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Bureaucracy and Inclusion: State-led Recruitment and Women's Employment in India

Can bureaucracies promote inclusive growth while solving market frictions? We theorize and evaluate the role of the state in supporting Indian women's labor force participation - an issue of great concern given low and declining rates of women's employment - through a program where bureaucrats recruited youth into job-linked vocational training. Leveraging arbitrary variation in program eligibility, we show that state-led recruitment doubled women's enrollment and job take-up with no effect for men. Gender-specific impacts could reflect differential returns to information (the "information effect"), knowledge of preferences (the "embeddedness effect"), or the importance of government signals (the "legitimization effect"). To adjudicate these mechanisms, we conducted a randomized experiment varying the participation of the lowest-level, largely female bureaucrats. We find that these highly embedded bureaucrats do not drive our results, and the information effect appears to dominate. These findings highlight how the government can play a crucial role in supporting inclusive growth.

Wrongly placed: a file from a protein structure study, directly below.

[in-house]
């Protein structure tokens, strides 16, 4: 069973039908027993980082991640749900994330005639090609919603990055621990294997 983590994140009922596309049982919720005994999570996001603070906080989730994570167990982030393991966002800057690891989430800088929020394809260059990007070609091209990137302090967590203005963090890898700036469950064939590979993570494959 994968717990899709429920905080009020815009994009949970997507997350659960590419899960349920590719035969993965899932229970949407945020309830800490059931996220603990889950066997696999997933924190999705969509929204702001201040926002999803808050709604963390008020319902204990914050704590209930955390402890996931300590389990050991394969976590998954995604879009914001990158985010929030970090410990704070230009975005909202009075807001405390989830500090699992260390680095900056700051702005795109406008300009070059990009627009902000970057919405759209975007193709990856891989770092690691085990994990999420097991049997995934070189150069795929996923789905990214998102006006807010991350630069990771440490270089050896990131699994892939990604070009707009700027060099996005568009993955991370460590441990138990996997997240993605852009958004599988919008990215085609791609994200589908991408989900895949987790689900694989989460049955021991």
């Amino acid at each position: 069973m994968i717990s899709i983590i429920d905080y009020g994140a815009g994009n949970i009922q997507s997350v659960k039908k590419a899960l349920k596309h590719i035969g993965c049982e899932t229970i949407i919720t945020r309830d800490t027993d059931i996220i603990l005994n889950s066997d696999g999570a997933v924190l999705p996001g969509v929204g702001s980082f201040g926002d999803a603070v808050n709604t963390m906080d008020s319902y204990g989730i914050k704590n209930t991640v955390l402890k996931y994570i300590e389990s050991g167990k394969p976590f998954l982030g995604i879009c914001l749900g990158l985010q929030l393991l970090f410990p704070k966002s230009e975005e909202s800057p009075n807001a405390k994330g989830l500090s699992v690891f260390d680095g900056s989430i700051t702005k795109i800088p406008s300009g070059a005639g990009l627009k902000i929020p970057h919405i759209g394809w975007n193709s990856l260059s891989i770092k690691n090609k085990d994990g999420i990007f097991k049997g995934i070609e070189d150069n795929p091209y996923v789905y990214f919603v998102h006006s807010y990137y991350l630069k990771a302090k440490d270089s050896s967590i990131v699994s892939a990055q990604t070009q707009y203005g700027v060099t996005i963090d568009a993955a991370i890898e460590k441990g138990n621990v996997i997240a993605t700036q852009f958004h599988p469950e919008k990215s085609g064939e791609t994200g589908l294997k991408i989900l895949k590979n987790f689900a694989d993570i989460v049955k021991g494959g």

wp2051.pdf (1.86 MB)
Soledad Artiz Prillaman
Charity Troyer Moore
Publication Date
August, 2023